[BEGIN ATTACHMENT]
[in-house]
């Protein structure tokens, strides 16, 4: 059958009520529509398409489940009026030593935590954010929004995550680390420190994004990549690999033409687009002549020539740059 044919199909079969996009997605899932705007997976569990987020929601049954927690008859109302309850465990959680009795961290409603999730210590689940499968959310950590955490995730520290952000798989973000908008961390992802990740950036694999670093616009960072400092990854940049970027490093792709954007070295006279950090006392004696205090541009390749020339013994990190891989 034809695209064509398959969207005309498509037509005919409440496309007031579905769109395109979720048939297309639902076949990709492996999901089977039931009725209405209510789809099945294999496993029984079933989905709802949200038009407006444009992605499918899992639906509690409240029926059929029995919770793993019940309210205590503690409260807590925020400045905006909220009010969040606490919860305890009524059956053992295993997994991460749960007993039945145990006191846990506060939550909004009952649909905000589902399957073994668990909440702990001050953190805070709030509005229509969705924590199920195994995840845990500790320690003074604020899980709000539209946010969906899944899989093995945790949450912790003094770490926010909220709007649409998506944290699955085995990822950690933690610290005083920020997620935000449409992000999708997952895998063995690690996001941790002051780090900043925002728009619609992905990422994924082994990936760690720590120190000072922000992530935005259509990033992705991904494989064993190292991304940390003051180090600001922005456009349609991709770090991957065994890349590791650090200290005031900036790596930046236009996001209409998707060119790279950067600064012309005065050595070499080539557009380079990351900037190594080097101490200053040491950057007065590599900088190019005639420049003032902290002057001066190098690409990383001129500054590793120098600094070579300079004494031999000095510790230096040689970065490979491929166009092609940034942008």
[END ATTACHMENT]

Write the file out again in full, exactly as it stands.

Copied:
[in-house]
């Protein structure tokens, strides 16, 4: 059958009520529509398409489940009026030593935590954010929004995550680390420190994004990549690999033409687009002549020539740059 044919199909079969996009997605899932705007997976569990987020929601049954927690008859109302309850465990959680009795961290409603999730210590689940499968959310950590955490995730520290952000798989973000908008961390992802990740950036694999670093616009960072400092990854940049970027490093792709954007070295006279950090006392004696205090541009390749020339013994990190891989 034809695209064509398959969207005309498509037509005919409440496309007031579905769109395109979720048939297309639902076949990709492996999901089977039931009725209405209510789809099945294999496993029984079933989905709802949200038009407006444009992605499918899992639906509690409240029926059929029995919770793993019940309210205590503690409260807590925020400045905006909220009010969040606490919860305890009524059956053992295993997994991460749960007993039945145990006191846990506060939550909004009952649909905000589902399957073994668990909440702990001050953190805070709030509005229509969705924590199920195994995840845990500790320690003074604020899980709000539209946010969906899944899989093995945790949450912790003094770490926010909220709007649409998506944290699955085995990822950690933690610290005083920020997620935000449409992000999708997952895998063995690690996001941790002051780090900043925002728009619609992905990422994924082994990936760690720590120190000072922000992530935005259509990033992705991904494989064993190292991304940390003051180090600001922005456009349609991709770090991957065994890349590791650090200290005031900036790596930046236009996001209409998707060119790279950067600064012309005065050595070499080539557009380079990351900037190594080097101490200053040491950057007065590599900088190019005639420049003032902290002057001066190098690409990383001129500054590793120098600094070579300079004494031999000095510790230096040689970065490979491929166009092609940034942008």